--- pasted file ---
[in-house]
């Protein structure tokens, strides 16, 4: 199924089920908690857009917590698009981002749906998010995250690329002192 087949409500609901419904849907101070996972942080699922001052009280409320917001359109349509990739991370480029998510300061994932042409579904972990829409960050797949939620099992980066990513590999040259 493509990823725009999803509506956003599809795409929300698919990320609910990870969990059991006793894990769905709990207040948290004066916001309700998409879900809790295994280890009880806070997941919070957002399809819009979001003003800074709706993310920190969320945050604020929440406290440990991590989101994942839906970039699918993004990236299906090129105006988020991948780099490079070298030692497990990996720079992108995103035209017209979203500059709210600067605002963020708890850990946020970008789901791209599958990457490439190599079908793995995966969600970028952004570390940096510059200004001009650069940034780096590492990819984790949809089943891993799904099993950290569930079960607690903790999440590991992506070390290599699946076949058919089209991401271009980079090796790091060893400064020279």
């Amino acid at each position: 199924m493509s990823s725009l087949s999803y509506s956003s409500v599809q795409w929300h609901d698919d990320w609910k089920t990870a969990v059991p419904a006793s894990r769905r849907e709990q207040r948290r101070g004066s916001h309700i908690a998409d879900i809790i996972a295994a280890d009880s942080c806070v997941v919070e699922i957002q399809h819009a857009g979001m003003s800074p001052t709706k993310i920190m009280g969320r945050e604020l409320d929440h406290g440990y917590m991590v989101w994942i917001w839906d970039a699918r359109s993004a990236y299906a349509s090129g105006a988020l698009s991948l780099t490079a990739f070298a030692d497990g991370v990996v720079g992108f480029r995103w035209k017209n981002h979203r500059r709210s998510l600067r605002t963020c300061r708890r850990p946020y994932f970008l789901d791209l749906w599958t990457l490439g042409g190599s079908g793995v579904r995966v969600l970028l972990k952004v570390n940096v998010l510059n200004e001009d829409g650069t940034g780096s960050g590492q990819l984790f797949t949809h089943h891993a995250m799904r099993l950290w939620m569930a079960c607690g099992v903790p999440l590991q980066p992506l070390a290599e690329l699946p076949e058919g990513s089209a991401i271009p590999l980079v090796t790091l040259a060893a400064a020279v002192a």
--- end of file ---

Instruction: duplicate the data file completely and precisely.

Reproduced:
[in-house]
């Protein structure tokens, strides 16, 4: 199924089920908690857009917590698009981002749906998010995250690329002192 087949409500609901419904849907101070996972942080699922001052009280409320917001359109349509990739991370480029998510300061994932042409579904972990829409960050797949939620099992980066990513590999040259 493509990823725009999803509506956003599809795409929300698919990320609910990870969990059991006793894990769905709990207040948290004066916001309700998409879900809790295994280890009880806070997941919070957002399809819009979001003003800074709706993310920190969320945050604020929440406290440990991590989101994942839906970039699918993004990236299906090129105006988020991948780099490079070298030692497990990996720079992108995103035209017209979203500059709210600067605002963020708890850990946020970008789901791209599958990457490439190599079908793995995966969600970028952004570390940096510059200004001009650069940034780096590492990819984790949809089943891993799904099993950290569930079960607690903790999440590991992506070390290599699946076949058919089209991401271009980079090796790091060893400064020279």
């Amino acid at each position: 199924m493509s990823s725009l087949s999803y509506s956003s409500v599809q795409w929300h609901d698919d990320w609910k089920t990870a969990v059991p419904a006793s894990r769905r849907e709990q207040r948290r101070g004066s916001h309700i908690a998409d879900i809790i996972a295994a280890d009880s942080c806070v997941v919070e699922i957002q399809h819009a857009g979001m003003s800074p001052t709706k993310i920190m009280g969320r945050e604020l409320d929440h406290g440990y917590m991590v989101w994942i917001w839906d970039a699918r359109s993004a990236y299906a349509s090129g105006a988020l698009s991948l780099t490079a990739f070298a030692d497990g991370v990996v720079g992108f480029r995103w035209k017209n981002h979203r500059r709210s998510l600067r605002t963020c300061r708890r850990p946020y994932f970008l789901d791209l749906w599958t990457l490439g042409g190599s079908g793995v579904r995966v969600l970028l972990k952004v570390n940096v998010l510059n200004e001009d829409g650069t940034g780096s960050g590492q990819l984790f797949t949809h089943h891993a995250m799904r099993l950290w939620m569930a079960c607690g099992v903790p999440l590991q980066p992506l070390a290599e690329l699946p076949e058919g990513s089209a991401i271009p590999l980079v090796t790091l040259a060893a400064a020279v002192a």